respect – the condition of being esteemed or honored
I’ve been thinking about my ability to offer respect to another person. I’m reminded that our culture puts a premium on productivity, on a person’s willingness and ability to “put out” something substantive with their time, talents, and initiative.
Not surprisingly then, my criteria for offering respect is attached to that cultural value. I might say, “Do something worthy of respect and I will respect you.” The keyword, of course, being do.
I’m pondering this in the first place because I’ve been studying a now 1600-year-old personality profiling. It purports 4 general dispositions, one of which is The Phlegmatic (fleg-matic). The Phlegmatic is a peaceful and fairly passive-natured person. They are not easily engaged but extremely steadfast once they come on board. They are the steady-as-she-goes folks that you really want around when others are in conflict. They are measured and careful. You feel safe and steady with a healthy phlegmatic.
Interestingly, one of the Phlegmatic’s core emotional needs is for respect. And they might put it this way, “Respect me for who I am, not for what I do.” That request is nearly inconceivable for non-phlegmatic’s. We wait for a reason to respect, while they declare it already exists.
That’s where I stop and turn to the Lord for instruction, and He does not teach me something new but reminds me of something I learned (still learning) long ago.
God places the highest premium possible upon a person simply by virtue of their existence. He created them, therefore they are inherently valuable. Further, they reflect in some unique way, an aspect of Creator God. For this reason alone, a person is worthy of my respect. When I offer it, I am paying homage to God first, acknowledging the beauty of His handiwork.
For people with dispositions that need to “achieve” to feel self-worth, this is a little hard to embrace, but we would do well to wrestle a bit with the tension. God does not wait until I “achieve” to ascribe value to me. He does that before I gain any skill-set; before I utilize any talent; before I do anything “worthy.” It also bears peeking at the other side of this coin… that in God’s eyes, my intrinsic value does NOT increase in any measure as a result of my productivity.
Imagine having the temerity to stand in opposition to I AM, by declaring that someone He made has no inherent value, therefore no cause to receive my respect.
“Wonderful are Your works;
my soul knows it very well.”
As someone who struggles with only feeling worthy if I am doing something, I was blessed by this reminder of my own worth in Christ. Luv you, Anne!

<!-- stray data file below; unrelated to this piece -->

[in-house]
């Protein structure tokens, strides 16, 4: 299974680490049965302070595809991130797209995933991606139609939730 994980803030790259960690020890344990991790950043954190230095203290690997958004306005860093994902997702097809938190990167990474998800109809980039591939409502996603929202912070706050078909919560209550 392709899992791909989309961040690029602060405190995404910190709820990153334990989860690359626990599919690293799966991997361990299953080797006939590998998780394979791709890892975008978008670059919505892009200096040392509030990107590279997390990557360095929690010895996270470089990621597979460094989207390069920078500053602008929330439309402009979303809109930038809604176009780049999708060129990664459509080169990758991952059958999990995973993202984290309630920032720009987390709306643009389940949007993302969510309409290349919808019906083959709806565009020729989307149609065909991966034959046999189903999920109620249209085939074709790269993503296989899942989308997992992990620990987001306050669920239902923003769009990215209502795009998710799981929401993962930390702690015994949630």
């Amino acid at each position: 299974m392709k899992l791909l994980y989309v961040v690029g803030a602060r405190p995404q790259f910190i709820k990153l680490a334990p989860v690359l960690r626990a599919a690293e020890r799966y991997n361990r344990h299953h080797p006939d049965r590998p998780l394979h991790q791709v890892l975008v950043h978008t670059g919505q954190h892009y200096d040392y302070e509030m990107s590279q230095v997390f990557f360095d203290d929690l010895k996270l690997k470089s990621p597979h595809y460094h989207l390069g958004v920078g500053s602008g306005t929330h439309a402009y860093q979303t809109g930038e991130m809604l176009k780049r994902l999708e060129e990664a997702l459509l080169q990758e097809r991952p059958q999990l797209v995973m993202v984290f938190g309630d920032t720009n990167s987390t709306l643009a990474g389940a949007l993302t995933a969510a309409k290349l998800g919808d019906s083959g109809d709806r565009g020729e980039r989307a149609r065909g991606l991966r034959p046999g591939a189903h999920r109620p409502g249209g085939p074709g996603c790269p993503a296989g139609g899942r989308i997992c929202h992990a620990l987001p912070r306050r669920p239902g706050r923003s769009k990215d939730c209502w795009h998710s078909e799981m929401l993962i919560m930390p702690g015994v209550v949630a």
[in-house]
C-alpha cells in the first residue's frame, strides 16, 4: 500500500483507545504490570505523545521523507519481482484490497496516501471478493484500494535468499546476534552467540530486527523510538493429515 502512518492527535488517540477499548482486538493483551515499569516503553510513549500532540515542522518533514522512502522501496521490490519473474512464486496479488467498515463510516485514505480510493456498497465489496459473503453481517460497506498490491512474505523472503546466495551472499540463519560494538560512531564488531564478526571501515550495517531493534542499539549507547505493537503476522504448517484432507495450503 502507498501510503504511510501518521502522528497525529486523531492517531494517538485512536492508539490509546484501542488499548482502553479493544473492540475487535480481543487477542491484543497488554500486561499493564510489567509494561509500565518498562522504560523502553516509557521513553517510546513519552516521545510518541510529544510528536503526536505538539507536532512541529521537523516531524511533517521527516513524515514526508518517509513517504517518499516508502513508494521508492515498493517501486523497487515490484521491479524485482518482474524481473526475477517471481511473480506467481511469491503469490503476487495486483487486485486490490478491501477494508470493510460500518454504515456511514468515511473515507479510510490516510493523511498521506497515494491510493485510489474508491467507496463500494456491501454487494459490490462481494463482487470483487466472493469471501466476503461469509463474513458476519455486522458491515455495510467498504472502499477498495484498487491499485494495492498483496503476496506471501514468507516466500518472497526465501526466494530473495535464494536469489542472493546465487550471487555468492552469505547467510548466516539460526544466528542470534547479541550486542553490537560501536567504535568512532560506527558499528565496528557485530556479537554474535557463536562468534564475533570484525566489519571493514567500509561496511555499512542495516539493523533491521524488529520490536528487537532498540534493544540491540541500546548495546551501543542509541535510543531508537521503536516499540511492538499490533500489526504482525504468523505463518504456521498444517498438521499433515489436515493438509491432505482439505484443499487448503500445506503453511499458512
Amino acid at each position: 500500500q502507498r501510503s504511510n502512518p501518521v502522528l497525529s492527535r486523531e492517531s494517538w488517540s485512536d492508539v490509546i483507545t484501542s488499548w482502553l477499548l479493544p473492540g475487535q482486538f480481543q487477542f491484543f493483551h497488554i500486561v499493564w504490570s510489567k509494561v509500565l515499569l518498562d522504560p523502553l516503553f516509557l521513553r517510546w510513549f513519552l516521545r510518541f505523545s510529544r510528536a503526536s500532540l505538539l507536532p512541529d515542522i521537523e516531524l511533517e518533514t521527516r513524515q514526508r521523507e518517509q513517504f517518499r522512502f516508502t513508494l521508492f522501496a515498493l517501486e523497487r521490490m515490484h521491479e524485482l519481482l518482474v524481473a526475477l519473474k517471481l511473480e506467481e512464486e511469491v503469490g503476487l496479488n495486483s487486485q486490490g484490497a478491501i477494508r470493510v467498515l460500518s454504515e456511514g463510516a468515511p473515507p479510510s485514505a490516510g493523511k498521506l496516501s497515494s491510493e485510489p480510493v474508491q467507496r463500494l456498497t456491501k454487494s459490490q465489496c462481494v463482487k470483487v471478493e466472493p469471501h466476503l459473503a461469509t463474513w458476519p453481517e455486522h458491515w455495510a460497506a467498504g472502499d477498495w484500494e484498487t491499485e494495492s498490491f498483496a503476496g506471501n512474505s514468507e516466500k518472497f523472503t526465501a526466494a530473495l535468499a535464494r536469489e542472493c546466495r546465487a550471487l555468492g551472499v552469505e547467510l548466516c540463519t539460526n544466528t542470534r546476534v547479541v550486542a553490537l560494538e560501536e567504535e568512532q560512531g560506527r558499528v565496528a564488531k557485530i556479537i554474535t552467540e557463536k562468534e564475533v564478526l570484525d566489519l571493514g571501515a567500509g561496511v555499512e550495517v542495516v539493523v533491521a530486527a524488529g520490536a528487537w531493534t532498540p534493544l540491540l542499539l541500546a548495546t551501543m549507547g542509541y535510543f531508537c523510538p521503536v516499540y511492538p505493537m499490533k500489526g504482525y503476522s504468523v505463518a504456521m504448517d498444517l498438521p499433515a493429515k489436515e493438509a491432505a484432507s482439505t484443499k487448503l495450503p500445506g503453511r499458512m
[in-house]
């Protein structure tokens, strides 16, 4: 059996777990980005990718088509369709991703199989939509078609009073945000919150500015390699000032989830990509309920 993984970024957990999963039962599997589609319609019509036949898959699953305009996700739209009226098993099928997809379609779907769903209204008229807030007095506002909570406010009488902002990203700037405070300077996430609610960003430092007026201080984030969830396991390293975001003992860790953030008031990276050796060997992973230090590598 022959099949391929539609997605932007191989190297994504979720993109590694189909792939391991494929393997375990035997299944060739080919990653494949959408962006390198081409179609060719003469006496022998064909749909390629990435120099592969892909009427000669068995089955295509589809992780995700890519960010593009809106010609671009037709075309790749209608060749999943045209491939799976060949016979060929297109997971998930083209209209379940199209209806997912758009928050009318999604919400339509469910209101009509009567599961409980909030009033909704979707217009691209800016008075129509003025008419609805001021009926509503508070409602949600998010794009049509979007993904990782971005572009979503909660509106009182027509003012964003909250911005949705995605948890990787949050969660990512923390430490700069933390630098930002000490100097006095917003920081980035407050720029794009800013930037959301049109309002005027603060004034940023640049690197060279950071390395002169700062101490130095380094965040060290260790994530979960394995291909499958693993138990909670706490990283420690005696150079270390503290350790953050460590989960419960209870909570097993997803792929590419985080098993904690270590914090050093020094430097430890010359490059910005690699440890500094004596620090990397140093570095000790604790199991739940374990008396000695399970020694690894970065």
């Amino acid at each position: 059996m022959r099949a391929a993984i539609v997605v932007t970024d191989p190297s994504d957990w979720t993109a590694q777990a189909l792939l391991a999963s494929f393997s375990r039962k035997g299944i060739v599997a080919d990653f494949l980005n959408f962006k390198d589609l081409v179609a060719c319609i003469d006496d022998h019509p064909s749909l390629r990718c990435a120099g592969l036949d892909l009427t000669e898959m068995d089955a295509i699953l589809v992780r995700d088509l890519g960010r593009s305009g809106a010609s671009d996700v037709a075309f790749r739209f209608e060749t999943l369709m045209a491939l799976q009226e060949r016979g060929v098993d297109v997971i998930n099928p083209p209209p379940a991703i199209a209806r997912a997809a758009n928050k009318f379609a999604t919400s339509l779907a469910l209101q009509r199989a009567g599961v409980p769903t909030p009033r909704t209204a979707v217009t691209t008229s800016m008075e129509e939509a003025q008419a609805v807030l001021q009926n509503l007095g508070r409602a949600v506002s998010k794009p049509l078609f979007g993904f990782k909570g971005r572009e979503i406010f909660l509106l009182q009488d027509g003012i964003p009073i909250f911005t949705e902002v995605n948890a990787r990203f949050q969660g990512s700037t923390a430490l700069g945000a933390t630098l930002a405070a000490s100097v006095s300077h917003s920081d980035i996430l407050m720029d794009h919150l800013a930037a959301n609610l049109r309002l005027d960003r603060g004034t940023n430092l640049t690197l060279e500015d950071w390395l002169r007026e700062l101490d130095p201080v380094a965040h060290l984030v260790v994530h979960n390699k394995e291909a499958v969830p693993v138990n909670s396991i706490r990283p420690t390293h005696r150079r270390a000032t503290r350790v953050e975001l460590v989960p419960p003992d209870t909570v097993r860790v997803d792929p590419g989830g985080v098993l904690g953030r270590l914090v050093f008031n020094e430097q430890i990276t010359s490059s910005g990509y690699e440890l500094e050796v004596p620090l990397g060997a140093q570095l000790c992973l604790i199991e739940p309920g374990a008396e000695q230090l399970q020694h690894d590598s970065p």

Anne, thank you for sharing your deep thoughts with us! I always enjoy your writing. You have a way of getting the wheels in my head turning. Now, I’d like to hear more about this 2000 year old personality profiling you’ve been studying. 😉
Although basic, and true, why is it that our enemy continues to succeed in his lies to humanity about the inherent value of each and every human being? After all these years, should we not have figured that one out?!
This truth you so aptly deliver here landed in my heart when I bought a house with a big yard full of dandelions. I decided to do some research about weeds, when I came across this statement: “There really are no weeds, only misplaced plants!”
That statement began to do a work in my mind and heart not only about plants but about all that God has created – most importantly his prize creation, people. That was 20 years ago. Yet today, whenever I see a dandelion…
Annie, I love how your cogitations sometimes affirm things I had learned and other times cause a paradigm shift in my thinking.
If logic was all we required to follow Jesus’s lead, we ought to be trailblazing at lightening speed. We lack, not for logic, but for humility. We set a standard as to the measure and criteria for what is valuable. Of course that bar moves all the time. What we used to hold as a treasured thing we might now regard as having no value whatsoever. But God defines it for us and it never changes. We have to hold to that. We have to turn a deaf ear to culture…which of course is predominately influenced by our adversary. Intrinsic value, defined by God…that’s our standard.
Writing about giving or withholding respect on the first pass seems so basic. Yet, what struck me is that because it is so basic, that is where God wants to grow us, in the places we don’t think we need any attention or focus or examination. Challenging stuff. Love you! XO mb <
As always, this is so good Anne. I found the following in a book I was looking through this week:
Billy Graham once said, “God measures people by the small dimensions of humility and not by the bigness of their achievements or the size of their capabilities.”
Love how you broke this down Anne. You are a treasure!
Nancy – that was a worthy quote you shared by Mr. G!